As we started to see “Battleground States” shifting Obama’s way, we started thinking…”wow, this is really going to happen.”  Nine o’clock rolled around and the crowd counted down as another set of states closed the polls.  The electoral count was weighing heavily in Obama’s favor, and the mood started to change from “this is going to happen” to “wow, this could be a blowout”. 

When CNN would go to commercial, they’d run some sounds checks and they’d pipe in music throughout the park. People were dancing and singing, or just moving around to try and stretch their legs.  We had pretty much been on our feet for 3 hours so far, and the night was only half way done.  When we first got to the park, we all picked times (Price is Right rules) we thought Obama would actually come out on stage.  I had 11:53 pm.  We figured with the West coast poles closing at 10 pm, there wouldn’t declare a winner until about 10:30 or so.  Throw in McCain’s phone call to Obama, McCain’s speech, and then getting Obama to the park and on stage, I thought I was right on the money.

We were approaching 10 pm.  I looked around the park again.  It was absolutely packed.  The overheard shots they were showing on television were amazing.  It was hard to believe that we were in that crowd somewhere.  We were surrounded by all different types of people; men, women, young and old, all different races, all different shapes and sizes.  There was a couple standing near us that had brought their two kids with them; a boy probably around 7, and a girl around the age of 4.  I kept thinking to myself, “In a few years, they’ll be taking a Social Studies class or a History class, and in that text book, they will read about the first African-American President, and they’ll get to say…I was there.”  Pretty cool.  Past that was another couple, two high schoolers, who were making out most of the night.  I think they were just happy to be out of their parent’s sight, historic night or not.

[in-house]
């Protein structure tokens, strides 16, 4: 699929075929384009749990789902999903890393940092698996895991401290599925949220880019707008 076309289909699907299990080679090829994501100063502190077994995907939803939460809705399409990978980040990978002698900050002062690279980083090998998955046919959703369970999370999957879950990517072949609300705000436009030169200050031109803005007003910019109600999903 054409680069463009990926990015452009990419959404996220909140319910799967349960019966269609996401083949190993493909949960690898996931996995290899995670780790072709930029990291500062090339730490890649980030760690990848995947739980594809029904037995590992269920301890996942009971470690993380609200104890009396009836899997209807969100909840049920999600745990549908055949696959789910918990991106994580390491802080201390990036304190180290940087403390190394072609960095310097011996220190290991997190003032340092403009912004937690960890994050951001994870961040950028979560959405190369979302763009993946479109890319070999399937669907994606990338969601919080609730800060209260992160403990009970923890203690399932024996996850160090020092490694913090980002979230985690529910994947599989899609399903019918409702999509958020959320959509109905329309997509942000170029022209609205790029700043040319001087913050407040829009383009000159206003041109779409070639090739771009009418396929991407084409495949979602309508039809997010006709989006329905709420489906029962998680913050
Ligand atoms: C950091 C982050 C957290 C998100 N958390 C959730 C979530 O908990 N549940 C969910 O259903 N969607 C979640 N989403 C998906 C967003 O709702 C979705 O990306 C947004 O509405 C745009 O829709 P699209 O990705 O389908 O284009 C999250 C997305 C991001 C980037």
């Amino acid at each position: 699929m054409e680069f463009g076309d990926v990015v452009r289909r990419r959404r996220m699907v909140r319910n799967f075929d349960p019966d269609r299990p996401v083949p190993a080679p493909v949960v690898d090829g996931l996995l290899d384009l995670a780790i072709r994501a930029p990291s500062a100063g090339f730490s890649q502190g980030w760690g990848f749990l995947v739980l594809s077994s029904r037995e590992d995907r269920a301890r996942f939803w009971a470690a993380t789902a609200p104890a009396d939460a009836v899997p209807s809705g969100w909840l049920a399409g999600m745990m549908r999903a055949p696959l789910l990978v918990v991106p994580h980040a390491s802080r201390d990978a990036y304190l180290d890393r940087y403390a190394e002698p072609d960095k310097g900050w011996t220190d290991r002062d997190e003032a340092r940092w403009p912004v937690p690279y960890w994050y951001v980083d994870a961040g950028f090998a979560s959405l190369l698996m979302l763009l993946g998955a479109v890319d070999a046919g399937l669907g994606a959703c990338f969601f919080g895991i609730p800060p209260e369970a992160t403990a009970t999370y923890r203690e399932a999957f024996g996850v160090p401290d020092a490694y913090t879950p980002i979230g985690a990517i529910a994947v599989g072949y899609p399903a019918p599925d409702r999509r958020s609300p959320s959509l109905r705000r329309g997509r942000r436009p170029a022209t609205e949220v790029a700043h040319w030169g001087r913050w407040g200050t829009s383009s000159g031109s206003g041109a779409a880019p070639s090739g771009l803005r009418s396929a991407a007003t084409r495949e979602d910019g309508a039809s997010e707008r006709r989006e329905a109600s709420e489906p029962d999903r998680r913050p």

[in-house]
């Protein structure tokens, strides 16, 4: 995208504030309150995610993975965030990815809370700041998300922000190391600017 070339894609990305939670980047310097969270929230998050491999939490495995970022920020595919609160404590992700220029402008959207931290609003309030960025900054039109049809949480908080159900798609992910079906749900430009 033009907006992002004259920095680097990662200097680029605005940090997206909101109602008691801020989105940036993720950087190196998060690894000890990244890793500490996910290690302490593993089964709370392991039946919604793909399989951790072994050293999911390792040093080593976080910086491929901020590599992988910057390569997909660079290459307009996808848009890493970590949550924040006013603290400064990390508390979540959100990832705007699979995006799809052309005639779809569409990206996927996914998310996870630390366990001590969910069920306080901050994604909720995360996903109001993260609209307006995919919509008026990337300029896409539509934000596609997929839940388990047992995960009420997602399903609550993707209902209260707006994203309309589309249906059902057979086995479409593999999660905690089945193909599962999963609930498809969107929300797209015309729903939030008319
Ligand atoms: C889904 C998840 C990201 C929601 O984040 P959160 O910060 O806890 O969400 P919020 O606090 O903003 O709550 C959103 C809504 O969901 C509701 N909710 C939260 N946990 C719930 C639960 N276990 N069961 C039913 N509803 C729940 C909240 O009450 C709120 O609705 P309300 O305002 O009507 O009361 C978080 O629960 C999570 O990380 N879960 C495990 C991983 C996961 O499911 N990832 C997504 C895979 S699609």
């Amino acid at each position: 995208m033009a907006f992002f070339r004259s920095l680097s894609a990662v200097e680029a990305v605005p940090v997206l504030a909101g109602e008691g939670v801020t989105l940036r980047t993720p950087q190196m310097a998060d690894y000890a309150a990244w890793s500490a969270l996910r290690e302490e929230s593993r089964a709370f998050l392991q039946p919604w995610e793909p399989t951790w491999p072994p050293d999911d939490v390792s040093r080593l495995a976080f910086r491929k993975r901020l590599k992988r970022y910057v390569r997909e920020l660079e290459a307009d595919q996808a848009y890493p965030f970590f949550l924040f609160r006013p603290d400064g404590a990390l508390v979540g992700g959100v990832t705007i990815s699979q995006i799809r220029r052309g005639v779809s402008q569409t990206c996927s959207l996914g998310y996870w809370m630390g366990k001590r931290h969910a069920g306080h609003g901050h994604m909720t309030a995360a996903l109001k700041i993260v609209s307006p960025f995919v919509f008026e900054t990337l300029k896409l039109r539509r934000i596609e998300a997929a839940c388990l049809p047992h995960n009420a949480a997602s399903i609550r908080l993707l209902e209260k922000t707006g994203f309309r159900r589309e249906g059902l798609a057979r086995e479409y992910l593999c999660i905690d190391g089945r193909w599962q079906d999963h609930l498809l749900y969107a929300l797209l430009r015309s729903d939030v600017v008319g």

It was now about 9:59 pm.  CNN put a huge map and highlighted all the West Coast states whose pools were getting set to close.  There was a clock that counted down, and the crowd counted aloud. 5, 4, 3, 2, 1…everyone cheered.  The polls out West were closed. Immediately, CNN went to a “CNN Projection”, and I think they called Virginia for Obama.  Everyone erupted.  Then not a second later, another CNN graphic and sound effect.  This time though, it said, “CNN Breaking News”, and before you even had time to think, the screen read, “Barack Obama Elected President of the United States.”  At that point, as people started going nuts around us, I stopped and was almost in shock.  I didn’t expect it to happen so soon.  CNN surprised us.  Ready or not, history was made.  I remember giving Brady a double high five above the head, as if our team had just scored a touchdown.  People were hugging each other, people were crying.  Chants of “Yes We Can” turned to “Yes We Did”. 

I have described this paragraph to a few people in days after the election, and each time I got the chills.  I have had the opportunity to be at a lot of cool events over the past few years.  I have attended a Super Bowl Parade, and was courtside to see one of my childhood favorite teams win a National Championship.  This feeling was different.  It was a calming excitement.  I didn’t want to tackle Brady the way I would tackle my college roommate after Gerry McNamara or Carmelo Anthony hit a big three-pointer on Big Monday in the Carrier Dome.  To be honest, I didn’t really know how I should react.  I was excited though.  I was excited to be a part of history.  When people talk about this event for years to come, I will say I was there, I was a part of it.  And the best part about it, we knew Barack would be joining us shortly.